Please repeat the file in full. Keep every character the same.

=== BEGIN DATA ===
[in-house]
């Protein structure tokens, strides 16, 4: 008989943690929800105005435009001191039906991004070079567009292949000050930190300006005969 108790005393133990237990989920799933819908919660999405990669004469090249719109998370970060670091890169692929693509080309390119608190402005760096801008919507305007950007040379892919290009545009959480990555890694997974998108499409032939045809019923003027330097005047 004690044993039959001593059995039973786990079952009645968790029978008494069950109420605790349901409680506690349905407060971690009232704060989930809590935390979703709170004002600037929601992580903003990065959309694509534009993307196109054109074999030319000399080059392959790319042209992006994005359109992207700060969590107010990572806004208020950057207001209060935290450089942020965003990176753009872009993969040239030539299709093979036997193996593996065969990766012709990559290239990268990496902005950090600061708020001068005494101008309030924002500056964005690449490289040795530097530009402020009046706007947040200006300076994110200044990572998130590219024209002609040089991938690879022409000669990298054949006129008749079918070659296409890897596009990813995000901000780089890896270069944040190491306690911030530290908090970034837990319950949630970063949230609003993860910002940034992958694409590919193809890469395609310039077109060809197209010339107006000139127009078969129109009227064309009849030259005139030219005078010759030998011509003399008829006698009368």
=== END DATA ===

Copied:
[in-house]
């Protein structure tokens, strides 16, 4: 008989943690929800105005435009001191039906991004070079567009292949000050930190300006005969 108790005393133990237990989920799933819908919660999405990669004469090249719109998370970060670091890169692929693509080309390119608190402005760096801008919507305007950007040379892919290009545009959480990555890694997974998108499409032939045809019923003027330097005047 004690044993039959001593059995039973786990079952009645968790029978008494069950109420605790349901409680506690349905407060971690009232704060989930809590935390979703709170004002600037929601992580903003990065959309694509534009993307196109054109074999030319000399080059392959790319042209992006994005359109992207700060969590107010990572806004208020950057207001209060935290450089942020965003990176753009872009993969040239030539299709093979036997193996593996065969990766012709990559290239990268990496902005950090600061708020001068005494101008309030924002500056964005690449490289040795530097530009402020009046706007947040200006300076994110200044990572998130590219024209002609040089991938690879022409000669990298054949006129008749079918070659296409890897596009990813995000901000780089890896270069944040190491306690911030530290908090970034837990319950949630970063949230609003993860910002940034992958694409590919193809890469395609310039077109060809197209010339107006000139127009078969129109009227064309009849030259005139030219005078010759030998011509003399008829006698009368």